English Premier League football club West Ham United will pay £2.5 million ($3.5 million/€3.1 million) a year to rent the Olympic Stadium built for London 2012, it has been revealed after the deal was made public.
The London Legacy Development Corporation (LLDC), who are in charge of the Stadium on the Queen Elizabeth Olympic Park, had appealed against an order by the London Assembly and Information Commissioner that the contract should be released.
That was rejected earlier this week by an Information Tribunal, who ruled that it should be published under Freedom of Information rules.
The first £4 million ($5.5 million/€5 million) of any naming rights deal will go to the LLDC and Newham Borough, with anything above that being split between the two bodies and West Ham.
The rent will be halved to £1.25 million ($1.77 million/€1.57 million) should the club drop out of the Premier League.
West Ham will have to pay £250,000 ($353,000/€314,000) if they qualify for the group stages of the UEFA Champions League and £1 million ($1.4 million/€1.3 million) if they win European football's premier competition.
If they win the UEFA Europa League or qualify for the competition, they will have to pay £100,000 ($141,000/€125,000).
They will have to pay the same amount if they finish in the top five in the Premier League or win the FA Cup.
West Ham were controversially awarded tenancy of the 60,000-seater Olympic Stadium in 2013, and £272 million ($384 million/€342 million) has reportedly been spent to convert the site for use as a Premier League ground.
It has already been confirmed that West Ham will pay £15 million ($21 million/€19 million) towards the conversion of the Stadium to make it suitable for both football and athletics, but other details, including annual rent, and the specifics of other payments, had been withheld up until now.
The LLDC, who have spent more than £21,000 ($30,000/€26,000) trying to keep the contents of the contract secret, warned that the decision "could significantly impact the Stadium's ability to act competitively".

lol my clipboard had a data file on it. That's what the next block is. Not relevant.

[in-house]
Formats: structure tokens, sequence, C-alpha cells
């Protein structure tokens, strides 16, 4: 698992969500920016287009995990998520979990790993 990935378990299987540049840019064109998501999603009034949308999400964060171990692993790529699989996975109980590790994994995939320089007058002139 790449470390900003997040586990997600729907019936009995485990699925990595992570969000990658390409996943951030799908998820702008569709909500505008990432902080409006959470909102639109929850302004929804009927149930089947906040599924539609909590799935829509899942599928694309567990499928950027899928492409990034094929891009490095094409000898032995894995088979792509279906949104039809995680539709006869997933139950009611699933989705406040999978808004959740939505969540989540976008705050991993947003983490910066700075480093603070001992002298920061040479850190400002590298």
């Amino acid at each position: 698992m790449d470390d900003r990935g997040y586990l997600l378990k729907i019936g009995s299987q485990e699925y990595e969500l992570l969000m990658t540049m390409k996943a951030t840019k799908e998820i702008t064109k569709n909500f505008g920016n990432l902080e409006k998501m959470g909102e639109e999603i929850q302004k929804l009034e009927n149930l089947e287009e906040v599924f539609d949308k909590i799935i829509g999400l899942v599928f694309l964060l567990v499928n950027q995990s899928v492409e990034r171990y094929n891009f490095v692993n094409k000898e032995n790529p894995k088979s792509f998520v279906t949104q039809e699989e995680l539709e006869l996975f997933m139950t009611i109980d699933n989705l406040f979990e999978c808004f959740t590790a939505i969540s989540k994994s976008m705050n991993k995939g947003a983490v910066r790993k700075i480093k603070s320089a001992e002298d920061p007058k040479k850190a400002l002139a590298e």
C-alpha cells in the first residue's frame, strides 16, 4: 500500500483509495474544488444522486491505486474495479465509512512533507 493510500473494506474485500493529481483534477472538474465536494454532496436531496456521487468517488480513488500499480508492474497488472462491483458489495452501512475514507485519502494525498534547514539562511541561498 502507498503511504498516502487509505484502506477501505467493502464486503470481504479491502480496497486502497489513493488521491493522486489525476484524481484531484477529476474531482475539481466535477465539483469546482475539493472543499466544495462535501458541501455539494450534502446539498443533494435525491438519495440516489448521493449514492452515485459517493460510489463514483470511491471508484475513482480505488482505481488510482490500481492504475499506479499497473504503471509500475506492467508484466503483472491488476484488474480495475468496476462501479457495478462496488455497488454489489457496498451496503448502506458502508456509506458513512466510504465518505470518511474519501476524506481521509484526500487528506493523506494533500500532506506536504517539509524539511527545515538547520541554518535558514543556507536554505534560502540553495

"We are disappointed by the Tribunal’s decision," said the LLDC in a statement.
"Our motivation in bringing this case has been to protect millions of pounds of taxpayers’ money.
"The Stadium needs to be a profitable and successful commercial operation otherwise it will rely on public subsidy.
"We were concerned that the publication of this contract and the precedent it may set for future agreements could make it harder to do this.
"However, we have decided not to seek leave to appeal, and have today made the contract available on our website."
The Tribunal said they were not convinced negotiations with other potential users would be affected by publication of the contract, laying out details of the 99-year lease agreement with West Ham.
The campaign for the LLDC to reveal details of the agreement had been orchestrated by Richard Hunt of the Charlton Athletic Supporters Trust, who represented a coalition of 14 football clubs in London concerned that there was not enough transparency over the use of public money to convert the Stadium.
Critics will say that the details of the deal today confirm that taxpayers are not getting a good deal.
Many of the running costs will not be funded by the club, with the Stadium managers instead footing the bill.
West Ham, currently lying sixth in the Premier League table, are due to move into the Stadium in the summer after completing their final season at the Boleyn Ground.
"From our perspective, we welcome the publication of the concession agreement as it proves that, as we have always maintained, the club has nothing to hide," said a West Ham statement.
"Importantly, people can now see that the full revenue streams from which the Stadium's owners will benefit go well beyond the widely-reported payments we have committed to make to the transformation costs and our annual usage fee for using the Stadium 25-days-a-year.
"Those revenue streams include the contribution of the lion's share of the income deriving from the Stadium's naming rights, catering, Stadium tours, all non-matchday income and further substantial revenue if - as is our primary focus - the Club continues to enjoy success on the pitch.
"We firmly believe it is a great deal for both West Ham United and also the taxpayer."
To view the 207-page deal, click here.